Saturday, February 20, 2016

It’s Tough to Write…About Writing

Seminar -- TheatreWorks New Milford -- Thru March 12

Anya Caravella, Chris Luongo, Kevin Sosbe, Reesa Roccapriore
and Jim Dietter. Photo by Richard Pettibone
Anyone who has ever agonized over writing a school essay knows that writing doesn’t come easy, but in Theresa Rebeck’s Seminar, which recently opened at TheatreWorks New Milford under the direction of Alicia Dempster, those who hope to one day pen the Great American Novel face emotional and psychological hurdles and pitfalls that would make the Special Forces’ obstacle training course look like child’s play. This somewhat verbose comedy about wanna-be writers will be an eye-opener for those who believe writing is a safe, sedentary, contemplative way to earn a living and hopefully achieve fame and fortune. It’s a jungle out there, and Rebeck has gathered several of its creatures together to snarl, growl, claw and mate with each other for 90 or so minutes. The result is slightly comedic, somewhat formulaic and, well, over-written.

Set in a posh Upper West Side Manhattan apartment designed by Scott Wyshynski, the play opens with four erstwhile writers gathered together for a seminar to be run by a literary almost-luminary. There is Douglas (Jim Dietter), a bit effete and very taken with his polysyllabic vocabulary. The New Yorker is interested in one of his stories and his father was a semi-famous playwright, so he is possibly a comer. However, Martin (Chris Luongo) is less than impressed with Doug’s name-dropping and argues for the purity of the writing pursuit (after all, it’s inspired by our higher angels, isn’t it?).

Purity doesn’t impress Izzy (Reesa Roccapriore), who is not averse to sleeping her way to publication and a possible spot on the New York Times’ bestseller list, while Kate (Anya Caravella), whose family leases the rent-controlled apartment, has been working on the same story for six years because since her stint at Bennington she has been told it shows promise.

Anyone who has spent any time with neophyte writers, many of whom can be found in the numerous collegiate MFA courses, will recognize these characters for, indeed, they are stereotypes: the wordy nerd enraptured by theory, the suffering artiste who does not think the world is ready for his prose, the semi-slut femme fatale, and the earnest, good little rich girl.

Enter Leonard (Kevin Sosbe), a once famous author now turned editor who will run the 10-week seminar. If the four tyro writers are Bambis in the woods, Leonard is a scarred rhinoceros complete with a horn that can gouge and eviscerate. A weary-world traveler who has seen suffering humanity at its worst, he is the play’s bargain-basement Hemingway, wearing his machismo on his sleeve and disdainful of those who have gathered to hear his words of wisdom.

Oddly enough, in a play about five writers, we never actually get to hear what any of them have written, save for the first five words of Kate’s story. Thus, quite a few minutes are spent throughout the play watching Leonard or one of the other characters reading and dropping manuscript pages on the floor. Not exactly compelling drama. It’s also a bit odd that in a play about a writing seminar so little is actually said about the writing process. There’s a lot of pontificating, pseudo-philosophizing and put-downs, but the five characters seem more interested in investigating and eviscerating egos and pointing out foibles and failures than in how words actually get formed into stories.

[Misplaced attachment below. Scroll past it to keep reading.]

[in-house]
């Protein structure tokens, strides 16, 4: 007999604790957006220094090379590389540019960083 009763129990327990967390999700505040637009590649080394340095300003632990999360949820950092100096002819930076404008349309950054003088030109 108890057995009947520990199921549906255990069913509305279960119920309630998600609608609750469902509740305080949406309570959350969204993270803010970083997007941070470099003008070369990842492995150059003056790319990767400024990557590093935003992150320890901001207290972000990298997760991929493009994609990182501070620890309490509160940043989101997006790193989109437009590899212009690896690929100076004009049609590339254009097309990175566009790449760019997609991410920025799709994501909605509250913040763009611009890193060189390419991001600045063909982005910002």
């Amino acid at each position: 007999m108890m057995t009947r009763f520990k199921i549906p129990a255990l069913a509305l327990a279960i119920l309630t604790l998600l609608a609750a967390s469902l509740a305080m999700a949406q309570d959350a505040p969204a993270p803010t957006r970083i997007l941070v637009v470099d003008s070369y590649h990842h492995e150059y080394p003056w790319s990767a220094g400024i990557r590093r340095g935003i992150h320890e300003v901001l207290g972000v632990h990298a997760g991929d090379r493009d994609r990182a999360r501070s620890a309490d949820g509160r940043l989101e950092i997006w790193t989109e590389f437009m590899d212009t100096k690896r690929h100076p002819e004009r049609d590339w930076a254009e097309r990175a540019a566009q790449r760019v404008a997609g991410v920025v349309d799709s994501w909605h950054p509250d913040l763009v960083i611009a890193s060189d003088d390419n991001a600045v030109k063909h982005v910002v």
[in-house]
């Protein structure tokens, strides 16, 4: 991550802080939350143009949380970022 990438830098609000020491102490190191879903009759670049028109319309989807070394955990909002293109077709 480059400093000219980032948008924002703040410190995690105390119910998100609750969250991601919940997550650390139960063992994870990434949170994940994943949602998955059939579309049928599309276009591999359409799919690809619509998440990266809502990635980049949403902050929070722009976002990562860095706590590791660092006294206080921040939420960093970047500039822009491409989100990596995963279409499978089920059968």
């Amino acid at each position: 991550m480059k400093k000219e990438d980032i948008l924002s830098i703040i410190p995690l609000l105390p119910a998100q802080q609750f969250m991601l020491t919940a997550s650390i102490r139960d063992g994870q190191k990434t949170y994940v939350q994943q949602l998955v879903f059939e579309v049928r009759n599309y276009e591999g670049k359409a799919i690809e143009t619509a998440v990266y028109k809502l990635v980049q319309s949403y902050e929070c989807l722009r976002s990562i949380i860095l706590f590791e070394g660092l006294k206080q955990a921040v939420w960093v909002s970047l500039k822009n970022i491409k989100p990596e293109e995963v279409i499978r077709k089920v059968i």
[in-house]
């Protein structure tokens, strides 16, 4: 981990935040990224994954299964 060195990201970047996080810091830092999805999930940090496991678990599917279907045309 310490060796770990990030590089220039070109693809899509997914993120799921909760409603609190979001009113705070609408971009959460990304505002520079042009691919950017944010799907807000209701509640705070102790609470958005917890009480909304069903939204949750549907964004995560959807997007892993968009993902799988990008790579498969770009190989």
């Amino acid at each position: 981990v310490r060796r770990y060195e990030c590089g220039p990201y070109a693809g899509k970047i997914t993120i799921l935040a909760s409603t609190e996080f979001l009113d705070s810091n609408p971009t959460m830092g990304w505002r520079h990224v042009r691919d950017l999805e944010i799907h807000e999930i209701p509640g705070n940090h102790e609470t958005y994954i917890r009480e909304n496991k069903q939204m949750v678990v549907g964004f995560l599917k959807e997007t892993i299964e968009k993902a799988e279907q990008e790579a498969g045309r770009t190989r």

Leonard turns his scorn and less than acerbic wit on each writer in set-pieces that, at first, seem interesting but really go nowhere, so much so that a certain feeling of déjà vu sets in: Leonard speaks about his latest exploits in far off lands, reads several pages, then offers comments that are meant to cut to the writer’s quick. Actually, they just seem nasty.

As the evening nears its close, we are treated to an extended monologue by Leonard while the rest of the characters attempt to look as if they are interested. His woeful tale of a writer’s life seems to go on forever and though it is meant to be heartfelt, since we really don’t care about this character (we’ve been given no reason to), it engenders nothing more than a “So what?”

This is followed by an extended final scene set in Leonard’s book-lined apartment that is meant to resolve, well, whatever needs to be resolved. Is it unsatisfactory? Let me count the ways. Easy – it’s the sum of the number of times I thought: “No, I don’t buy that.”

As written, this is a tough play to stage, if only because in the multiple scenes of the actual seminar most of the actors really have nothing to do but react. Dempster has blocked the scenes using the full stage, but often we have characters locked in place or, worse still, making crosses that have no real motivation other than it’s time to move from here to there.

One of the few valid points brought up about fiction writing during the evening is that characters must have interior lives, so it is ironic that the characters Rebeck has created seem to merely exist on the surface. Thus, it’s difficult to generate any concern for what might happen to them, mainly because the stakes, such as they are, seem to be trivial, and the revelation that the publishing world is just a business like any other business is less than shattering. Yes, you can make it to the top through contacts or by sleeping with ‘the boss’ or by knifing the competition in the back. It’s just another jungle.

Seminar runs through March 12. For tickets or more information call 860-350-6863 or going online to

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